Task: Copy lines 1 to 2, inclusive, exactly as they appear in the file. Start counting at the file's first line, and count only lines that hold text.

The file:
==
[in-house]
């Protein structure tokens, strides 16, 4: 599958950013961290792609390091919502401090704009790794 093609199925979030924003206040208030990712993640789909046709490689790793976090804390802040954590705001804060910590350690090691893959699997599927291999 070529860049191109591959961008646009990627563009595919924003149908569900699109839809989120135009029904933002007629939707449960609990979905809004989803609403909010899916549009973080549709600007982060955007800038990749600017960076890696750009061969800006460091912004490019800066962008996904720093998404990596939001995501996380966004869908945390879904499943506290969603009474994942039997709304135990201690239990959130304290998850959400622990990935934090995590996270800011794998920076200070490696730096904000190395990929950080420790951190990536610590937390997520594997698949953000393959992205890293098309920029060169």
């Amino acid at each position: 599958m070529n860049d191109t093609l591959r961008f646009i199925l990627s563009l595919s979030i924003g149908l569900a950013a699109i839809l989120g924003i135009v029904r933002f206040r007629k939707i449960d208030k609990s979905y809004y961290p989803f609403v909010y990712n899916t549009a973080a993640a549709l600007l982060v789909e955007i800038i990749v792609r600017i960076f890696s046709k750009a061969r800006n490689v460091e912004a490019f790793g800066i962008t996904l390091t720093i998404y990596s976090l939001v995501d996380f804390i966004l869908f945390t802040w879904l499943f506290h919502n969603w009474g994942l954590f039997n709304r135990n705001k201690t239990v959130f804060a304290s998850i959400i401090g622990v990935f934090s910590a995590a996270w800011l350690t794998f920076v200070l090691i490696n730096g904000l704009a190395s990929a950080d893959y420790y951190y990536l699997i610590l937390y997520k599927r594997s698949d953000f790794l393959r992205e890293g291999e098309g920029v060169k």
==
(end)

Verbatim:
[in-house]
């Protein structure tokens, strides 16, 4: 599958950013961290792609390091919502401090704009790794 093609199925979030924003206040208030990712993640789909046709490689790793976090804390802040954590705001804060910590350690090691893959699997599927291999 070529860049191109591959961008646009990627563009595919924003149908569900699109839809989120135009029904933002007629939707449960609990979905809004989803609403909010899916549009973080549709600007982060955007800038990749600017960076890696750009061969800006460091912004490019800066962008996904720093998404990596939001995501996380966004869908945390879904499943506290969603009474994942039997709304135990201690239990959130304290998850959400622990990935934090995590996270800011794998920076200070490696730096904000190395990929950080420790951190990536610590937390997520594997698949953000393959992205890293098309920029060169």